How do anti-aging creams work?

Anke Neustadt

Anti-aging creams have been a staple in the beauty industry for years. These beauty creams are usually aimed at women going through the aging process with goals of preserving youthful features and clear, smooth skin that glows.

You might also know anti-aging creams as anti-wrinkle creams. Both are created to target skin hyperpigmentation, frown lines and wrinkles, dry skin and eye wrinkles.

The beauty industry sells these products by similar promises. Many say they will reduce skin blotches, spots, the appearance of pores and brighten dull-looking skin. Read on to find out how they work.

Read more: We love these daily moisturisers to get better skin with the forever changing weather

How do anti-aging creams work?

The effectiveness of the creams is dependent on the ingredients of each one. Anti-aging creams are made up of several properties which work together, including:

  • Hydration
  • Exfoliation
  • Antioxidant benefits
  • Sun protection

The hydration side of the creams works to plump up the skin so that wrinkles appear smaller, says Olay UK. Ingredients such as glycerine and hyaluronic acid should do this job by binding water on the top layers of the skin.

Chemical exfoliants work by dissolving the bonds between the cells on the top surface of the skin. Exfoliation speeds up the skin renewal process with ingredients such as niacinamide, Olay UK advises.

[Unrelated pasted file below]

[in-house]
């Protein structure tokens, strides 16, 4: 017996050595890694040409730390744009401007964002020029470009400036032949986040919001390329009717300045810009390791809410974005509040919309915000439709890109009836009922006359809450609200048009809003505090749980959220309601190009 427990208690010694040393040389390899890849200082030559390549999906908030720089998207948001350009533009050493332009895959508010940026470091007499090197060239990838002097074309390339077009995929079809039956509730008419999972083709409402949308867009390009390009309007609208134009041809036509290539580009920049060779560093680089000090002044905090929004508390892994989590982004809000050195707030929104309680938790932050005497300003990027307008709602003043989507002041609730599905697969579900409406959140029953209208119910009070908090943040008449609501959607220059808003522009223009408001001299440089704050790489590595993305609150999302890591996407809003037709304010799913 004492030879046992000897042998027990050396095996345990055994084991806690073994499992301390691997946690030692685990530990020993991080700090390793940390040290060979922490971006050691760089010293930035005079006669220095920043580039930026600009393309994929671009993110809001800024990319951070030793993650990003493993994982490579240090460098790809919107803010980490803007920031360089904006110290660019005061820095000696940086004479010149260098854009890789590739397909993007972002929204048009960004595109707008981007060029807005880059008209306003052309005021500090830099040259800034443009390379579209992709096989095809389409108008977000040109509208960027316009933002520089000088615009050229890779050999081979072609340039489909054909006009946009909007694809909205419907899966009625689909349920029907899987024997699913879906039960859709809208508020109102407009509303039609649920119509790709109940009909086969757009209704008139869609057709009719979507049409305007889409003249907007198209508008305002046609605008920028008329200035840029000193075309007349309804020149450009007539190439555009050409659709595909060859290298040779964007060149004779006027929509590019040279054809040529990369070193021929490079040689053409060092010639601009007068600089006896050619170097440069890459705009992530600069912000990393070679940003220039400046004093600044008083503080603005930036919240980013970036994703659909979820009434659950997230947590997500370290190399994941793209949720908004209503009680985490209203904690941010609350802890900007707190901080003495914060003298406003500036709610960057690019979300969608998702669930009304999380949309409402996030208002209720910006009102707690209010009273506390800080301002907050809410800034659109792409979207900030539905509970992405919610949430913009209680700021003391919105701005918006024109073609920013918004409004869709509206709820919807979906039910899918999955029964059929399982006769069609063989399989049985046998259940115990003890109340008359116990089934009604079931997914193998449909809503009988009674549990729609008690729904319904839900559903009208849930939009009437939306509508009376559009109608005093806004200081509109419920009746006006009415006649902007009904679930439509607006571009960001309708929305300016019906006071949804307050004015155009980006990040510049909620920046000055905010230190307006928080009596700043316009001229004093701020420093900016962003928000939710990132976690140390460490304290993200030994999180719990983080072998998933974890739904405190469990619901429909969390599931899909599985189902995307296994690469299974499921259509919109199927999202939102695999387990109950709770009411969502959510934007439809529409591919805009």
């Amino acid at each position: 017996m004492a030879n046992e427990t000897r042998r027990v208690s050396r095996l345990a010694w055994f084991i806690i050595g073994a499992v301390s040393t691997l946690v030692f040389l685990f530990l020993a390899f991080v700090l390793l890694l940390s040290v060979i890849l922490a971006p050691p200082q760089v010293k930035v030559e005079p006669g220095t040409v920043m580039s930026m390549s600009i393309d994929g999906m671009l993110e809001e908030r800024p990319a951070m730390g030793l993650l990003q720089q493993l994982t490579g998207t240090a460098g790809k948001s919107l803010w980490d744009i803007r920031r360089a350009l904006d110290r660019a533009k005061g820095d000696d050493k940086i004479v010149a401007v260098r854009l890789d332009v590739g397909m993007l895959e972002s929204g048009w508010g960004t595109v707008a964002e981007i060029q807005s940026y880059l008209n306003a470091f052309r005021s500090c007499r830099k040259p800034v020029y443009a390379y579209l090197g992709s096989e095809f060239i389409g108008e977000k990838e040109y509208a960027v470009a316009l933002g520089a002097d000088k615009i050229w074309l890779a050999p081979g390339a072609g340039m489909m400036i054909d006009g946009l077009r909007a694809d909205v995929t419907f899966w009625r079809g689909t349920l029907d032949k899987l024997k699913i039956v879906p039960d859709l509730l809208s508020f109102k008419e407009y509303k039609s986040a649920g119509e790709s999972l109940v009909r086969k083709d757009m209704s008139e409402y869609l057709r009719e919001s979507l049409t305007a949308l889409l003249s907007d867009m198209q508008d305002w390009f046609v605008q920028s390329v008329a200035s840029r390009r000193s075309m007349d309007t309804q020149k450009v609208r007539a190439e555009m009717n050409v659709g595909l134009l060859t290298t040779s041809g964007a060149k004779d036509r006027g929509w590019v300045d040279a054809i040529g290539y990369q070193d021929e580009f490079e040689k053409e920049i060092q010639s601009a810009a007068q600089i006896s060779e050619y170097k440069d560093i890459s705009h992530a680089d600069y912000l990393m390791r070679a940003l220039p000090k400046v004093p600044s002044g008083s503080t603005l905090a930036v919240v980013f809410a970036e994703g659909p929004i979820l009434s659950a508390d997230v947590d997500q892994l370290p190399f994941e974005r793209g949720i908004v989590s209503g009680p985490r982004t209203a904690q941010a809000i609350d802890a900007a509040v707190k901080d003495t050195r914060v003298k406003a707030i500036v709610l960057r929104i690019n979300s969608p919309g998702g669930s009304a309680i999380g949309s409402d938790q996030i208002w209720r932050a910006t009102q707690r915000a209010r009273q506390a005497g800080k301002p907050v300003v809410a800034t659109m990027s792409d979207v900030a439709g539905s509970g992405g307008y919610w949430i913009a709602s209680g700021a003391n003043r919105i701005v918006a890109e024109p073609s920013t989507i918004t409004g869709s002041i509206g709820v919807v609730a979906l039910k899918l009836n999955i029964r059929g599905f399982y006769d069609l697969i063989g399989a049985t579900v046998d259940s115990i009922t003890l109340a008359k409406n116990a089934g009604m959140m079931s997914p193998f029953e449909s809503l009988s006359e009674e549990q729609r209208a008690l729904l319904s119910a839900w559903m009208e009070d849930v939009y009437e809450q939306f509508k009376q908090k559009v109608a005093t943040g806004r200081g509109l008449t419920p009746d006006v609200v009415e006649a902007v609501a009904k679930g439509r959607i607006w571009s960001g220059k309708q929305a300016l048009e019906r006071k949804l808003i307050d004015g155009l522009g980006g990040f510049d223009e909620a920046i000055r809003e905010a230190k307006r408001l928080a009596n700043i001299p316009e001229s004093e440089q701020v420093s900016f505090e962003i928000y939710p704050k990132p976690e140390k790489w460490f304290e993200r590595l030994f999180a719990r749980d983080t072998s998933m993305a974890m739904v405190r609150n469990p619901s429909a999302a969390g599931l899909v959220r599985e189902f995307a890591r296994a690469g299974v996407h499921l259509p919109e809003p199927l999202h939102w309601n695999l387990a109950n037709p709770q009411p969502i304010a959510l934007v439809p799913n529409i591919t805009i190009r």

Creams containing antioxidants such as vitamins C and E will then help to fight surface free radicals that can cause premature aging. Broad-spectrum protection SPF will protect the skin against UVA and UVB rays from the sun, which also cause premature aging.

Does anti-aging cream work?

There have been mixed reports on whether anti-aging creams do actually work. According to The Daily Mail, scientists proved that the creams do work if they contain the special ingredient of matrixyl.

Experiments found that the key ingredient doubles the production of collagen, a protein that helps the skin to look plump and full. Collagen has also been used for wound healing for similar purposes in repairing the skin.

Reading University professor and chemist Ian Hamley said : “Our research shows that products with matrixyl will have skincare benefits. Studies like this are very important for the consumer, as cosmetic companies rarely publish their work so that rivals don’t copy their products.”

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https://www.liverpoolecho.co.uk/whats-on/shopping/how-anti-aging-creams-work-23889492

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